Losing a loved one is never an easy thing to go through. It can feel isolating and can have a deeply negative effect on your life. While there are many people who turn to therapy as a way to help them cope, not everyone is comfortable with going down that traditional route.
Luckily, there are other, more creative ways to deal with the pain that don’t involve sitting down with a therapist for hours on end. From art therapy to cooking therapy, here are five unique ways for you to deal with your grief from losing a loved one.
1. Walking Therapy
Sometimes, what you need is to get out and get some fresh air. Walking therapy, which consists of talking and walking with a qualified therapist, can make it easier for you to talk about your grief. Being outdoors in general can be extremely therapeutic. If you are someone who has a hard time being open with their emotions in the first place, it might not always be easy for you to talk about how you’re feeling. But with a few sessions of walking therapy with a professional, you’ll be surprised at how much more comfortable you are discussing something so intimate and private.
If you are interested in walking therapy and learning more about it, do some research online or ask experts who may be familiar with this specific type of service, such as a reputable and experienced funeral director in Melbourne.
2. Art Therapy
One of the best ways to heal from your emotional scars is to express yourself creatively. After losing a loved one, you may not be in the mood to create. However, the moment you pick up that paintbrush, you’ll instantly feel better. Believe it or not, art therapy is a real thing and is recognised as a form of psychotherapy. Art therapy can include everything from drawing, painting, working with clay, and more. In a professional setting, art therapy is led by a professional therapist who uses art as a way to identify and address the emotional issues of participants.
During your session, your therapist will encourage you to explore the thoughts and emotions behind the object or image you have created. In between trying to plan a traditional funeral service in Melbourne and making other kinds of funeral arrangements for your loved one, take some time out for yourself and consider art therapy as a way to cope with the loss.
3. Cooking Therapy
If you’re already someone who likes to cook, then perhaps cooking therapy is right for you. Many people find it therapeutic to create a meal from scratch or bake until they’ve run out of ingredients. Others may join bereavement groups where people participate in a cooking or baking lesson while also being encouraged to talk to one another about their experiences with loss and grief. Keeping your hands busy while you share stories about your loved ones with others who have undergone similar experiences is a good way to make you feel better. Not to mention you’ll feel less alone in your grief and may even be able to make a friend while you’re at it. Best of all, you’ll be able to learn the skills necessary to keep yourself fed during these trying times.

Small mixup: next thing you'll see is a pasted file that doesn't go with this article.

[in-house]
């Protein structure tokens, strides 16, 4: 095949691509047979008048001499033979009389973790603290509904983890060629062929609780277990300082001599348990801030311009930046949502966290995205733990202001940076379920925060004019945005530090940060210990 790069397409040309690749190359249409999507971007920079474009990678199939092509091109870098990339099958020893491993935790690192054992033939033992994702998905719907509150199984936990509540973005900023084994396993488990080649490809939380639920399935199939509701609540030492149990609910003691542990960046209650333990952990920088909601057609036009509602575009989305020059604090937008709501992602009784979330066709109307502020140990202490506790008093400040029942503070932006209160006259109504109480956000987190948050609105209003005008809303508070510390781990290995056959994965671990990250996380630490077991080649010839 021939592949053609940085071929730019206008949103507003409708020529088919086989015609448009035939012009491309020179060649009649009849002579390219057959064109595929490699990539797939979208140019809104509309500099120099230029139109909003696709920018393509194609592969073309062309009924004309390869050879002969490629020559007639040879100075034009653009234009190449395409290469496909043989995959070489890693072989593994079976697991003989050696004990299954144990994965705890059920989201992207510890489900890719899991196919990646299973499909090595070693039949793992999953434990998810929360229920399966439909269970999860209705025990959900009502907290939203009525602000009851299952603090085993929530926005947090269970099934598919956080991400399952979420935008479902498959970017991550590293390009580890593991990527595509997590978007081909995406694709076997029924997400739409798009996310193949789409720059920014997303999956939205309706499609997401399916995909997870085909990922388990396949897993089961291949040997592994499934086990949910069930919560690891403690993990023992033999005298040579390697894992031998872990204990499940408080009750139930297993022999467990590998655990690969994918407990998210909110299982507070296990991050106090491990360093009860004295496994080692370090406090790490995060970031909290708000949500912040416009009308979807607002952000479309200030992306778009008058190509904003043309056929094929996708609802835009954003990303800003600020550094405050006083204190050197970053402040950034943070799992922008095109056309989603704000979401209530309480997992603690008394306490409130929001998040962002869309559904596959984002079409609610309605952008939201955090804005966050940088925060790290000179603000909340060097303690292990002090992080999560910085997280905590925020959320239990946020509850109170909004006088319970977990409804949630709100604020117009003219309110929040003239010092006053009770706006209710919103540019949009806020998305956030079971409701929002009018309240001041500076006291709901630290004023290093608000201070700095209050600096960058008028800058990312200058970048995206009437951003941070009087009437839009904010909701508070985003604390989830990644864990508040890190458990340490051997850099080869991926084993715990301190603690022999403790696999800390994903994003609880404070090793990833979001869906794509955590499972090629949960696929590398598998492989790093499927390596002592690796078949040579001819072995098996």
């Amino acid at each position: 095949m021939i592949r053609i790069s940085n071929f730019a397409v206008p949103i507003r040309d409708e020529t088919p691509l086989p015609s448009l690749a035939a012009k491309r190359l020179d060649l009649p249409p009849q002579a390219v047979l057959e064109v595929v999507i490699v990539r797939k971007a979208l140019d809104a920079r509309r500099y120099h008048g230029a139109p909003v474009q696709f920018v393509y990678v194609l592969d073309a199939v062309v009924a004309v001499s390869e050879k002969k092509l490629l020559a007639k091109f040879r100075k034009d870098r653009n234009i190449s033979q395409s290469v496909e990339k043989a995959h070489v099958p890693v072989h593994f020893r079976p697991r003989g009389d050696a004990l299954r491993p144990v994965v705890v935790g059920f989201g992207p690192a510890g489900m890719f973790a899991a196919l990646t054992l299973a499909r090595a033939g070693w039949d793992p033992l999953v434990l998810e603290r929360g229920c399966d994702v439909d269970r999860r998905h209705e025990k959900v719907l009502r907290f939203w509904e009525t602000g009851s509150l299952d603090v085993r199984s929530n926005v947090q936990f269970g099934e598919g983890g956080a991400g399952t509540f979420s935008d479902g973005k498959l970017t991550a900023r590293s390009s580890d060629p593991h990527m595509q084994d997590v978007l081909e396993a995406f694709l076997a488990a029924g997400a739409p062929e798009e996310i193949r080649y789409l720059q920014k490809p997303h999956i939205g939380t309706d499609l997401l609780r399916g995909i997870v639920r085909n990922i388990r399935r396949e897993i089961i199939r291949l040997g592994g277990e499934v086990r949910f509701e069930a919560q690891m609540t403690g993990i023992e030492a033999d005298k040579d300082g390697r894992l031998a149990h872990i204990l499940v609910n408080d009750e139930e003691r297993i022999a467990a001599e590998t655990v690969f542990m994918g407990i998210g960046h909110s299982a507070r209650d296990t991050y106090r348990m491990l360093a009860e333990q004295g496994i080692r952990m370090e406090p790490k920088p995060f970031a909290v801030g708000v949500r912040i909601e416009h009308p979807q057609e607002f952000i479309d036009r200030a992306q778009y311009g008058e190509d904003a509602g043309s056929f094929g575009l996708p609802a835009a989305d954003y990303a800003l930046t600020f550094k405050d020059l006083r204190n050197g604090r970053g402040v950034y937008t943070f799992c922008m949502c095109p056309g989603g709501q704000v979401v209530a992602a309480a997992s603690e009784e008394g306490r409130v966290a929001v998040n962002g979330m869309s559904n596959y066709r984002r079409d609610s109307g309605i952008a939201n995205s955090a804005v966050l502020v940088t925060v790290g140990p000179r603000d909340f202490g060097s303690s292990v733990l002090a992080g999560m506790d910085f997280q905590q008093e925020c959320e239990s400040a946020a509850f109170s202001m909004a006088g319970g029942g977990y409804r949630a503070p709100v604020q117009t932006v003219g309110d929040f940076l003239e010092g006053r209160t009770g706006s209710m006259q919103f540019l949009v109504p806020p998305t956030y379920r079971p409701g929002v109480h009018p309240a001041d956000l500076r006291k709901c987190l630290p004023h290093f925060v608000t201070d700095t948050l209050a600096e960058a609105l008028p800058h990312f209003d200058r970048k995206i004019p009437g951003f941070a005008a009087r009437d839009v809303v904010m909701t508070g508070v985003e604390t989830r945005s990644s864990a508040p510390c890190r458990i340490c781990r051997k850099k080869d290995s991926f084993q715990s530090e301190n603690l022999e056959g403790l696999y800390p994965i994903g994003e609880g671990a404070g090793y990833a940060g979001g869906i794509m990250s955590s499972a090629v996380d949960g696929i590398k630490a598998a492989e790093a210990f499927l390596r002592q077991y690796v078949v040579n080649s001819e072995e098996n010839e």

4. Writing or Journaling
Although you may not be ready to talk openly about what you’re feeling, writing your thoughts and feelings down is a good alternative. Journaling is a great way to process what you’re going through and is even recommended by therapists to their clients. Your journaling can be in the form of poetry, song writing, or you can simply write down what you’re feeling that day.
One of the best parts about journaling is that you can always look back on your past writing and see how far you’ve come since you first started. Another advantage of journaling as a form of therapy is that you can do it virtually anywhere. Take your journal to work with you, use it while you’re waiting for the bus, or even while drinking a cup of coffee at your favourite coffee shop.
5. Laugh Yoga
This may sound strange, but believe it or not, laugh yoga is a real thing. The last thing you want to do after losing a loved one is laugh. In fact, in this particular moment it may feel like you may never laugh again. However, laughter yoga is a great way to regain some joy back into your life.
Research has shown that laughter has a variety of health benefits including reducing stress levels and anxiety, generating feel-good endorphins and releasing pent-up emotions, as well as being a way to get aerobic exercise. These yoga sessions are usually held in small groups and tend to last anywhere between 30 minutes to 3 hours. The point of the class is to simulate laughter, which will eventually turn into natural, pleasurable laughter. Interestingly enough, your body can’t tell the difference between faked laughter and real laughter. Not to mention all the other health benefits that come with laughter.
These classes are open and available for people of all ages, so don’t hesitate to come with the entire family if you feel like they also need some form of therapy to help them grieve.
Alternative grief therapy is defined as the practice of any activity, such as creative or outdoor pursuits, and is focused on exploring and expressing feelings of grief after the death of your loved one in a supportive environment. Whether it be attending a cooking class or joining a laugh yoga session, having some sort of therapy in your life after losing a loved one is significantly beneficial to not just you and your mental, emotional and physical well-being, but those around you as well.